The Persistent Racial Gap in Scores on the SAT College Entrance Examination

The College Board has released its annual report on the scores of graduating high school seniors in the Class of 2019 on the SAT college entrance examination. More than 271,000 African Americans in the CLass of 2019 took the test. They made up 12.2 percent of the 2.2 million test takers in the Class of 2019.

Three years ago The College Board “redesigned” the SAT and therefore it claims that current scores cannot be compared to those from the past. Scores on the redesigned test are significantly higher than those from previous years.

Each of the two sections of the SAT is scored on a scale of 200 to 800 points. This year African Americans had a mean score of 476 on the reading test. This was 86 points lower than the mean score for Whites. On the mathematics section, African Americans scored an average of 457. This was 96 points lower than the mean score for Whites. Thus, on the combined test, Blacks had a mean score of 933 and Whites had a mean score of 1114. Although the redesigned SAT shows higher overall scores, the racial gap remains about the same. In fact, the racial gap increased from a year ago.

The results showed that only 20 percent of African American test takers met the college and career readiness benchmark for both reading and mathematics. Some 57 percent of Whites met the readiness benchmarks in both reading and mathematics. Nearly half of all Black test takers did not meet the minimum benchmark in either reading or mathematics. For Whites, the figure was 18 percent.

Related Articles

3 COMMENTS

  1. The SAT is scored on a scale of 200 to 1600. The two sub sections are scored on a scale of 200 to 800. Come on writer. Get this right!

    • The author clearly states “EACH of the two sections of the SAT is scored on a scale of 200 to 800 points.” Eight hundred times 2 equals 1600. Possibly, the author assumed readers could perform simple math? Important article since changes to test still result in same racial outcomes.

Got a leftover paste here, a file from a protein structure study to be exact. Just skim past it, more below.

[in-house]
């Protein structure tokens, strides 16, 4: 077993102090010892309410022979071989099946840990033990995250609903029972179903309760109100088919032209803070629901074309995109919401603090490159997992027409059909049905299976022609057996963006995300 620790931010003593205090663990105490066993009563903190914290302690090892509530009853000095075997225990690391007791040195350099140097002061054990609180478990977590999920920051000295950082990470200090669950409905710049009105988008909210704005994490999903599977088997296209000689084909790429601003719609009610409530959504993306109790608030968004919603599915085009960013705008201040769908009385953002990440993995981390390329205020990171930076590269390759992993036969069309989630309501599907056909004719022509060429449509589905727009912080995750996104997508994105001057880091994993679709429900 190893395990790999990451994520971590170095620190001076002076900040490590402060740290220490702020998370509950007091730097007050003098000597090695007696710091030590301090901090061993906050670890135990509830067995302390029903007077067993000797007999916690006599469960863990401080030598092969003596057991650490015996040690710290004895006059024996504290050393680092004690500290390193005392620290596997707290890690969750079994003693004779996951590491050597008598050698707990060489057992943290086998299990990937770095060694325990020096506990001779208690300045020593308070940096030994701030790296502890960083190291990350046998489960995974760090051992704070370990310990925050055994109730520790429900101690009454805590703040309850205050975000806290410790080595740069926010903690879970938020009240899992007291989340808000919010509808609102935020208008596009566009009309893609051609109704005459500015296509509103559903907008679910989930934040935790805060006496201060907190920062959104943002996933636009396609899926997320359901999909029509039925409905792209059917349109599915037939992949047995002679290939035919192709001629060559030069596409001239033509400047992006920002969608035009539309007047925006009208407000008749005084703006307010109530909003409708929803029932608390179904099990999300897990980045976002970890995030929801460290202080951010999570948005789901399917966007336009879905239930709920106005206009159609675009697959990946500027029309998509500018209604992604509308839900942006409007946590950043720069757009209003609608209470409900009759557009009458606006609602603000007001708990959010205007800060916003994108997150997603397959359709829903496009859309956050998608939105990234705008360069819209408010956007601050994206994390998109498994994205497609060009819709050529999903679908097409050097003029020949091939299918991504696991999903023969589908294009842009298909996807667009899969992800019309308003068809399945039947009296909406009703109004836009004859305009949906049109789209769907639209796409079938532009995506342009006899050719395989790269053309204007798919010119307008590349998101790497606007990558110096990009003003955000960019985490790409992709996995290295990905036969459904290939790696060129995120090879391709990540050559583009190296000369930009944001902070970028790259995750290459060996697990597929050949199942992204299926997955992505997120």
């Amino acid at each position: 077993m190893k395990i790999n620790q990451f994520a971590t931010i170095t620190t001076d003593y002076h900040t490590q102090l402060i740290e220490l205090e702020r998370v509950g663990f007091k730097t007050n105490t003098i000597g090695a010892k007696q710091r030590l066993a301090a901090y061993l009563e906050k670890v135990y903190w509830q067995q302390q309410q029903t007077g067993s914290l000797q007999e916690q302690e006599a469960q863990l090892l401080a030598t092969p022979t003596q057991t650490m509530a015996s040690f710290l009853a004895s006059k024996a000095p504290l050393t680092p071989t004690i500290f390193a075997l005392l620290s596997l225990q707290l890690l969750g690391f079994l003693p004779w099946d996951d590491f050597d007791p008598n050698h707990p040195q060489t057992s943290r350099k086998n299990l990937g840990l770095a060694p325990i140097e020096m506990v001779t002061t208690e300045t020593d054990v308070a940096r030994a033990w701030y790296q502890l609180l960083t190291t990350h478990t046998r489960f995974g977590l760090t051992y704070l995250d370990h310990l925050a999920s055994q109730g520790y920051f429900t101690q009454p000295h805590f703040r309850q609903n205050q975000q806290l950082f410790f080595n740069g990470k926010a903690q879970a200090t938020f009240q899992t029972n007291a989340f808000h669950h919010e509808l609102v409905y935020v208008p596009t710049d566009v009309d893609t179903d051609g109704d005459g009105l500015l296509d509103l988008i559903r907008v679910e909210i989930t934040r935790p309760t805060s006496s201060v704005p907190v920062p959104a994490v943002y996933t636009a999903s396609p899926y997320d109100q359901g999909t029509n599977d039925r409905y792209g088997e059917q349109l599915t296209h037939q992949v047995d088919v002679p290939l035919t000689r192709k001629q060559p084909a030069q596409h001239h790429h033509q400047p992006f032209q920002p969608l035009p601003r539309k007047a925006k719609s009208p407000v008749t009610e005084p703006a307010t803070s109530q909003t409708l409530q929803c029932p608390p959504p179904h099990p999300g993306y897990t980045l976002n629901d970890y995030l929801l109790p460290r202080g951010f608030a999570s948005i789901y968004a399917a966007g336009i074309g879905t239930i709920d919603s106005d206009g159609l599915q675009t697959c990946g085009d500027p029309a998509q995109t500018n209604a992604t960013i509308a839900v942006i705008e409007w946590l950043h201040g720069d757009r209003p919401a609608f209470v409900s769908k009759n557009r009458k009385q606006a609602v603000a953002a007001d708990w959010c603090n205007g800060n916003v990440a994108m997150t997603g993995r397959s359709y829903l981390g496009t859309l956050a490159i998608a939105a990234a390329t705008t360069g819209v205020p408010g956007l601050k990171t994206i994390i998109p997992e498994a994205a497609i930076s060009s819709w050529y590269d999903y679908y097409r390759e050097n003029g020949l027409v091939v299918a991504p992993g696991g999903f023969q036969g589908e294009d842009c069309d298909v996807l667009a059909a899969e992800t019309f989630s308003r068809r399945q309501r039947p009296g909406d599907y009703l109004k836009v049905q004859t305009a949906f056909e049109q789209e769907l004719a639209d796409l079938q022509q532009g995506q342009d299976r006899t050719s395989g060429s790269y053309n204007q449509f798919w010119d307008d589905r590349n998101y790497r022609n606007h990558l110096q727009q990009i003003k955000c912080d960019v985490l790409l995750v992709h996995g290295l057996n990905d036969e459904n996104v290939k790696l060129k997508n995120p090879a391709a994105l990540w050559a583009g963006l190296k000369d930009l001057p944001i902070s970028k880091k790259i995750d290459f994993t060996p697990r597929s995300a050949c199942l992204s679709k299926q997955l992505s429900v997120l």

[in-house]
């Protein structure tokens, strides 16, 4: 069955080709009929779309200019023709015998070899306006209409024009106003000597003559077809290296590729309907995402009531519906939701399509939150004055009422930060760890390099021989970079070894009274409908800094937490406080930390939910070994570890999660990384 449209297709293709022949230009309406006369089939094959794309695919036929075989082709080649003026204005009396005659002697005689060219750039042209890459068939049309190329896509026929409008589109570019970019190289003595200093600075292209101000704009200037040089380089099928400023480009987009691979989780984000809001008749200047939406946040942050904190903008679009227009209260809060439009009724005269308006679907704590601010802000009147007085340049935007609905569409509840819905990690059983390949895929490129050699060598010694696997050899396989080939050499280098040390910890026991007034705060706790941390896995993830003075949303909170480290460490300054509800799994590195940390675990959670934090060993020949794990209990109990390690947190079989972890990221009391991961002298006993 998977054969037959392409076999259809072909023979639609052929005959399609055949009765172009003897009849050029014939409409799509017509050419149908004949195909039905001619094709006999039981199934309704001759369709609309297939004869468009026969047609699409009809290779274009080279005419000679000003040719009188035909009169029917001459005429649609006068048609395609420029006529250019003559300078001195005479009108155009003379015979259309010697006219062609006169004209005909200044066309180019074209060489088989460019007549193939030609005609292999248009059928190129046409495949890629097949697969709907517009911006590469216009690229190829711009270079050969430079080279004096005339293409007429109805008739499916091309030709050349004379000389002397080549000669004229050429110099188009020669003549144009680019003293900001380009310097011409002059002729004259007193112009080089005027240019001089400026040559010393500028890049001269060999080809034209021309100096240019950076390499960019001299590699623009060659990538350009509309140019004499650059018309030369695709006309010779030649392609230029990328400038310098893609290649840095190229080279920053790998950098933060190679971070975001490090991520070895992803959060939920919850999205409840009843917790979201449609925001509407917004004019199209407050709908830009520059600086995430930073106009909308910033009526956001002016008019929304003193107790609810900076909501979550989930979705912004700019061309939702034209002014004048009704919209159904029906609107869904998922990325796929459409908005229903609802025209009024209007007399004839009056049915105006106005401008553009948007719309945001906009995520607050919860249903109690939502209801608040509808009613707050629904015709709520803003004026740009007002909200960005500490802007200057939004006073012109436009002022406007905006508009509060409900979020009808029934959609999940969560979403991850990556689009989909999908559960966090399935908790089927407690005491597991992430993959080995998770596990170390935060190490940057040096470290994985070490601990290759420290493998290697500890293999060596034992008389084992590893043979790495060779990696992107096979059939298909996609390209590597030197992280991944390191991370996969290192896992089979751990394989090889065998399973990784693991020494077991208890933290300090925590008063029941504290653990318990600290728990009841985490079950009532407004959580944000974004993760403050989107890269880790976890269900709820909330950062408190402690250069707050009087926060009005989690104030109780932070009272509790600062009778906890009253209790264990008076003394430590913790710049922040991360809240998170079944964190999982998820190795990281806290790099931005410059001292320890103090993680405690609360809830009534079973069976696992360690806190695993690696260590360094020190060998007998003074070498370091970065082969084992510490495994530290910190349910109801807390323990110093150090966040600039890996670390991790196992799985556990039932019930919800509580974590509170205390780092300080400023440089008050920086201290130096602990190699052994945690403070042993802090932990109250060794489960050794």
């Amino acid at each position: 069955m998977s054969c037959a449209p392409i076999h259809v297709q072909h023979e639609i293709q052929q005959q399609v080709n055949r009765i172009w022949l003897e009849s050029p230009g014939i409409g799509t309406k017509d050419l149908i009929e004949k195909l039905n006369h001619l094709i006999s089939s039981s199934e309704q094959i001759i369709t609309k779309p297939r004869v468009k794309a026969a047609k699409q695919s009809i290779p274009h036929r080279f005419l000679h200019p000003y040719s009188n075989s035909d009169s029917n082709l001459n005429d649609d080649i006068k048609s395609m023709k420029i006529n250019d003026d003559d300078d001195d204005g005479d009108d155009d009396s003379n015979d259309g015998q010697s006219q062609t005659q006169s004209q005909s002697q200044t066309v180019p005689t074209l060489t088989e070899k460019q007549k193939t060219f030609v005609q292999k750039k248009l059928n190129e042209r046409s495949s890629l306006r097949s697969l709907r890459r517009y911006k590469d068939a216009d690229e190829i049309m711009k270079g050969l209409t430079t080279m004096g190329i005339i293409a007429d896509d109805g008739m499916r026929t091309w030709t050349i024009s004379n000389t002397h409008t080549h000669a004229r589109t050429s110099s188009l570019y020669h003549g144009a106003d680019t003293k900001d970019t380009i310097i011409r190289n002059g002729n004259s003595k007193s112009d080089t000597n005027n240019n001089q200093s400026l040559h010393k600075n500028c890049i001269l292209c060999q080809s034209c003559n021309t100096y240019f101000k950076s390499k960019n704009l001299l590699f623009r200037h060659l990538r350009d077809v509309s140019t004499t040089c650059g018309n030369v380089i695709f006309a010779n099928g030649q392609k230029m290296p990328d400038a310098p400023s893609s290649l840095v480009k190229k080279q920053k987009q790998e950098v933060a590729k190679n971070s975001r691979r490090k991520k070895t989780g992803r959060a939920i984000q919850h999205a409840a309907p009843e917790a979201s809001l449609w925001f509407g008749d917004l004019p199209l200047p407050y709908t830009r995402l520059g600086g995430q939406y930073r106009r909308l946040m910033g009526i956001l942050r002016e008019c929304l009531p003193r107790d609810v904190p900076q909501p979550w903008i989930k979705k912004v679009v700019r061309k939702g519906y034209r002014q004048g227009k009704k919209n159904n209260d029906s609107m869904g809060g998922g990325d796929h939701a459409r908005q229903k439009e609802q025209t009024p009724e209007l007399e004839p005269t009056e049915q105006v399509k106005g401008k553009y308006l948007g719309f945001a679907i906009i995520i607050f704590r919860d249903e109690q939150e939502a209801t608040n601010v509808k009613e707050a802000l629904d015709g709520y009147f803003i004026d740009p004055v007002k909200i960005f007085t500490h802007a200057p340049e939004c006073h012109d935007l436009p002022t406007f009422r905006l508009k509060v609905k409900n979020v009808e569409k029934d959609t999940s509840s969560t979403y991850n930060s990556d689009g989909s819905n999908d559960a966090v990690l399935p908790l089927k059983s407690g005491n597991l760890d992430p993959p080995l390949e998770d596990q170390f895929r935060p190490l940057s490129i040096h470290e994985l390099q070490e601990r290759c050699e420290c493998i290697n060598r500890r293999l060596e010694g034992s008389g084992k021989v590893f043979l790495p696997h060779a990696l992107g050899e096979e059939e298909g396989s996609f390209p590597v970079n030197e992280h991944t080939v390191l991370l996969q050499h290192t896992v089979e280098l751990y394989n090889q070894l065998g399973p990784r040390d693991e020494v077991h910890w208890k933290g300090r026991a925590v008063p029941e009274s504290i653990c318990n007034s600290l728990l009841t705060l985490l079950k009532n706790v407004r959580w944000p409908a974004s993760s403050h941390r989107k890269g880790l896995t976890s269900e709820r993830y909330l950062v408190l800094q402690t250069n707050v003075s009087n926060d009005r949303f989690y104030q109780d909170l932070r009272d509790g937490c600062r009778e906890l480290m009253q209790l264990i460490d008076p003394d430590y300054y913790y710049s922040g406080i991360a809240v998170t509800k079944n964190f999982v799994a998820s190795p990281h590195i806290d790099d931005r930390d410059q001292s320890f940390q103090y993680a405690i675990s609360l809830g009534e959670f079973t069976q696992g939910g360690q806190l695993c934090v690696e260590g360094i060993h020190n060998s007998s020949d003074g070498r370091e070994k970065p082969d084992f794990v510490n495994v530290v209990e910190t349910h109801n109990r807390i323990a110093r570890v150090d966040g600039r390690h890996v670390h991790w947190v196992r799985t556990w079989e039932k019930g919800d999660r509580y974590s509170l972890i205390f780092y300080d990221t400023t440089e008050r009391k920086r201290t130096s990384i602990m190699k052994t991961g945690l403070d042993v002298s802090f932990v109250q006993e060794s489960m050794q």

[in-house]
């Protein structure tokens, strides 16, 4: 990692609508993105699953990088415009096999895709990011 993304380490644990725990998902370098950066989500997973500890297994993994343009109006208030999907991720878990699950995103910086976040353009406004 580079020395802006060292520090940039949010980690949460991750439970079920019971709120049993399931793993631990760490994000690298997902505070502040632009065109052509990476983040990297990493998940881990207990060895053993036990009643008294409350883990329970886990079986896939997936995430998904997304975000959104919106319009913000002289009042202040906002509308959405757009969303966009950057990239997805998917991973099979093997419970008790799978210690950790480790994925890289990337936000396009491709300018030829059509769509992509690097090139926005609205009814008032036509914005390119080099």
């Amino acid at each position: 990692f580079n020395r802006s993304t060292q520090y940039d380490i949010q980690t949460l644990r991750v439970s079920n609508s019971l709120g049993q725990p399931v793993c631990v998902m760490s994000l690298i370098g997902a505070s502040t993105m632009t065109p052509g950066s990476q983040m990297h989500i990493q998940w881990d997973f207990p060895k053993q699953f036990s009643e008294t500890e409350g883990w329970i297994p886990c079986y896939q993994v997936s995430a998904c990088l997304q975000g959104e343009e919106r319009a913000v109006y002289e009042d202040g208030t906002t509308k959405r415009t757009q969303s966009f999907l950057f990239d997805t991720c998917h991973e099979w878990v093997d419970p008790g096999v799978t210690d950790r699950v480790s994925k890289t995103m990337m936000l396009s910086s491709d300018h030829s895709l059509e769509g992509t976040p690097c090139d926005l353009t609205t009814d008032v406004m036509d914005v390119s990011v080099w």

• If you read my response, you will see that I state what you just said, which means that couldn’t have been the way the writer stated it originally. LOL. But, u got to express your thoughts. LOL LOL

Leave a Reply

Get the JBHE Weekly Bulletin

Receive our weekly email newsletter delivered to your inbox

Latest News

AI Teaching Assistants Are Coming to Morehouse College

The AI teaching assistant initiative aims to provide students with an office hours setting they can access at any time, even when their professor is unavailable. Over the next three to five years, Morehouse hopes to establish an AI teaching assistant for every professor at the college.

Five African American Scholars Appointed to New Faculty Positions

The new faculty appointments are Judith Byfield at Cornell University, Nikki Hoskins at Harvard University, Edda Fields-Black at Carnegie Mellon Universityin Pittsburgh, Shawn Utsey at Virginia Commonwealth University, and Gwendolyn DuBois Shaw at the University of Pennsylvania.

Wiley University Launches New Honors College for Fall 2024 Semester

The Heman Sweatt Honors College will provide students with access to a dedicated living community, specialized classes and research opportunities, faculty mentors, and financial aid for tuition, internships, and study abroad experiences.

Two Black Historians in Higher Education Receive Prestigious Dan David Prize

Keisha Blain of Brown University and Cécile Fromont of Harvard University have received 2024 Dan David Prizes for their outstanding achievements as academic historians.

Featured Jobs